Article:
So yeah, Martha Argerich really did show up at the Kennedy Center last month (I know this happened three weeks ago, but I have a new job that's been keeping me really busy), though many people milling about the lobby before the concert said they'd only believe it when she actually walked onstage. If you didn't know, part of Argerich's legend is that she doesn't like to plan too much in advance, and she's notorious for canceling performances near the last minute, leaving fans feeling both frustrated and hopeful that one day they'll actually get to see her perform in person. So let's give some major kudos to Washington Performing Arts, who arranged for Argerich to perform in DC not once, but twice this season. That's like having a second date with a unicorn.
Is it surprising the concert also turned out to be the best concert I've seen in recent memory? That Argerich lived up to her legend in every way possible? No... and yes,
No because I've seen her once before, in 2009 with the San Francisco Symphony when she performed Ravel's Ravel's Concerto in G. That concert also featured Ligeti's Requiem, and it remains a highlight of my concert-going experiences. And no, because she's Martha Argerich. One expects her to be great beyond words.
Yes because she came to town with an orchestra from Rome I knew absolutely nothing about, and I have to admit I had never heard of before the concert was announced, and one with a ridiculously long and hard to pronounce name: the Orchestra dell'Accademia Nazionale di Santa Cecilia. And yes because this orchestra, led by Antonio Pappano (another legend), might just be the best orchestra I've ever heard. Argerich would probably sound marvelous playing with any top tier group of musicians, but this was a pairing for the ages: together they turned a program that wasn't actually all that interesting on paper into one that felt vital and essential as unfolded in the ears. Not in some intellectually profound way, but for the sheer pleasure in experiencing music played at the highest possible level by people who were obviously enjoying every moment of it.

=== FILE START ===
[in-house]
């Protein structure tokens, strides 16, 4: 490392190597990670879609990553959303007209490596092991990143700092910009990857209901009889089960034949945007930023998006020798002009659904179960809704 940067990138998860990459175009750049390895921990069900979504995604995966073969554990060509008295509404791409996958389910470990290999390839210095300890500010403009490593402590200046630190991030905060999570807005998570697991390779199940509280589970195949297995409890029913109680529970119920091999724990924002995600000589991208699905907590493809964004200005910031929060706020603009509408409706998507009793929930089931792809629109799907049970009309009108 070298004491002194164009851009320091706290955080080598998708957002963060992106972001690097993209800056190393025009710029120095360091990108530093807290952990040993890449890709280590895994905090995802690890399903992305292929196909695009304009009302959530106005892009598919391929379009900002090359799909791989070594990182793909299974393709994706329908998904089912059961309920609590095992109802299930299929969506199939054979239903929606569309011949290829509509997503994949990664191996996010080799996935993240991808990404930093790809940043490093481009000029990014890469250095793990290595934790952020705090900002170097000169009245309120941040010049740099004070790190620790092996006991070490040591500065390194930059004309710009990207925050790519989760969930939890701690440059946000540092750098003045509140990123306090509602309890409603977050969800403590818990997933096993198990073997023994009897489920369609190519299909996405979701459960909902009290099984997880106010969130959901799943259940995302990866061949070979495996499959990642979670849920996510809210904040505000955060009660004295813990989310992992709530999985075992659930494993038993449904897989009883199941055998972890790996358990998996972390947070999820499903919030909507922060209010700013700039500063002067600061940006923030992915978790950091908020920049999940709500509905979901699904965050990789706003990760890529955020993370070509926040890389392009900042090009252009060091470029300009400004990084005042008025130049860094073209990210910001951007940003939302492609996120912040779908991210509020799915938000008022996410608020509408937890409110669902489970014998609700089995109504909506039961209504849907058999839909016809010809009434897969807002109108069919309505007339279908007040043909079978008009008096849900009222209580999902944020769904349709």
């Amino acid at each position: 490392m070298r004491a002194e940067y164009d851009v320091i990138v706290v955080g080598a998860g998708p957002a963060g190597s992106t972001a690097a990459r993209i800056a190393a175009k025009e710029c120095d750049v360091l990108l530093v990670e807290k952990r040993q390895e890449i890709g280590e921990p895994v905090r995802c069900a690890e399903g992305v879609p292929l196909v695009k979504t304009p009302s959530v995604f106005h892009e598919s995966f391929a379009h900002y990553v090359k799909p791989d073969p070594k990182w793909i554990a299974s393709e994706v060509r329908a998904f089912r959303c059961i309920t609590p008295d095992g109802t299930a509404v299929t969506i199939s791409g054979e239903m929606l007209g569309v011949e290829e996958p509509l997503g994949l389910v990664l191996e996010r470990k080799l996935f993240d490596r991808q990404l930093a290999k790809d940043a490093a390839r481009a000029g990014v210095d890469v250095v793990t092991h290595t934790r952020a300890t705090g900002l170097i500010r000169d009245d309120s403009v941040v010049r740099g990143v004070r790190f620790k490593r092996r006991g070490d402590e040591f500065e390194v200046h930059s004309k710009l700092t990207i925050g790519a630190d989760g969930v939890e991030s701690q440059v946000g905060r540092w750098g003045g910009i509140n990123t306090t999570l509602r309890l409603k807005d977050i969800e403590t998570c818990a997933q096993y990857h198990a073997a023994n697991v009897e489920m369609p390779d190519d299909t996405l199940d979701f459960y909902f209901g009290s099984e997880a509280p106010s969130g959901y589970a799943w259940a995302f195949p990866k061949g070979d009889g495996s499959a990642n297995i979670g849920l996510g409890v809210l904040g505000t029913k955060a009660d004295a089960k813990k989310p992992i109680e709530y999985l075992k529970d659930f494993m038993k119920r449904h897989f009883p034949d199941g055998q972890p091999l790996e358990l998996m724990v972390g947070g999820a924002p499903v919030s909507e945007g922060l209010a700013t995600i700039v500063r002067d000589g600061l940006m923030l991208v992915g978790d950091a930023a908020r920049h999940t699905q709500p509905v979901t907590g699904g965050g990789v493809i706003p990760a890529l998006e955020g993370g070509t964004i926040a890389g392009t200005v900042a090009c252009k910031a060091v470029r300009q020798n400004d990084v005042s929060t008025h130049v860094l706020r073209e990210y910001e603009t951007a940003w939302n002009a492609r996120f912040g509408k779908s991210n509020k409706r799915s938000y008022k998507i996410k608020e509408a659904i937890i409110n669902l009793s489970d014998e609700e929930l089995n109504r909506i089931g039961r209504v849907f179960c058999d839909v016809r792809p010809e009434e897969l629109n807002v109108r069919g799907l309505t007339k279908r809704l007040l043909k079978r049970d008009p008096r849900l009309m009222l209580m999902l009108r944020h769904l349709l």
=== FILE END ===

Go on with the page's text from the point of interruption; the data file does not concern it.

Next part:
Now in her mid-seventies, Argerich looks like a well-coiffed hippie with her flowing grey mane of hair, slightly diffident demeanor, and her penchant for loose, colorful ensembles. She bobs her head to the music, smiles slyly every once in awhile, and dispatches the most difficult and flashy finger-busters with clarity and ease. Watching most top tier pianist perform Prokofiev's Piano Concerto No. 3 is watching two blurred hands fly across the keys, but one can see Argerich's fingers clearly even while the notes cascade beneath her like a waterfall unleashed by her dancing hands. Her precision is truly awe-inspiring, yet she seems to toy with the music rather than challenge it. The dreamlike 3rd movement begins like a slow, languid, sensual reverie before exploding into Rachmaninoff's sentimental terrain. Argerich fought against the latter, infusing it with the mad energy of a train running off the tracks, forcing the orchestra to chug along behind her, billowing steam. It was, in a word, thrilling. As an encore, she sat down with Pappano for a two-handed version of Ravel's Mother Goose, letting him take the lead.
That the second half of the concert was as enjoyable as the first was something of a miracle, given that Pappano and the Santa Cecilia played Resphigi's Fountains and Pines of Rome. Performed well, these pieces can come alive in ways I've never heard a recording come close to capturing, and these musicians were superb in every way across the board. From where I was seated a few rows back in the orchestra I could see the interaction between them clearly -- eye signals, nods, and smiles revealed an ensemble that truly enjoys performing this music and it was evident in the results, even as they romped through Rossini's William Tell Overture as an encore. That many of the men and women in the orchestra looked like they arrived onstage straight from a fashion shoot was a small bonus, adding to their sense of Roman splendor and grace, and unintentionally making every American orchestra I can think of look dowdy and dull by comparison. Prior to this tour, they haven't performed in the U.S. in decades, which is our loss. Should you get the chance, don't pass on seeing them.
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